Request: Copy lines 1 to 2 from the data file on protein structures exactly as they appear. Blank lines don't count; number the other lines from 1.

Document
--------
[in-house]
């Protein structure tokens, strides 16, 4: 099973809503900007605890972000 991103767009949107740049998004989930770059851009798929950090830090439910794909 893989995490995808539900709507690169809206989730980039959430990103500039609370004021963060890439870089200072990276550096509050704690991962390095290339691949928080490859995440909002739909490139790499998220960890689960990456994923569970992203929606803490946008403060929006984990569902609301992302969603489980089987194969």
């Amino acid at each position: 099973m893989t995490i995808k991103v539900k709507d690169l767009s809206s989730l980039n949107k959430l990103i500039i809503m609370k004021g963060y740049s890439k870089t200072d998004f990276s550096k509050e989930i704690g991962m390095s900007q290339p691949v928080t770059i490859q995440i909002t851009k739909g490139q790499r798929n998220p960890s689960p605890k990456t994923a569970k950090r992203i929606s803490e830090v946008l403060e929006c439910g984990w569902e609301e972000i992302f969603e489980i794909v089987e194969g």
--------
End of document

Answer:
[in-house]
């Protein structure tokens, strides 16, 4: 099973809503900007605890972000 991103767009949107740049998004989930770059851009798929950090830090439910794909 893989995490995808539900709507690169809206989730980039959430990103500039609370004021963060890439870089200072990276550096509050704690991962390095290339691949928080490859995440909002739909490139790499998220960890689960990456994923569970992203929606803490946008403060929006984990569902609301992302969603489980089987194969």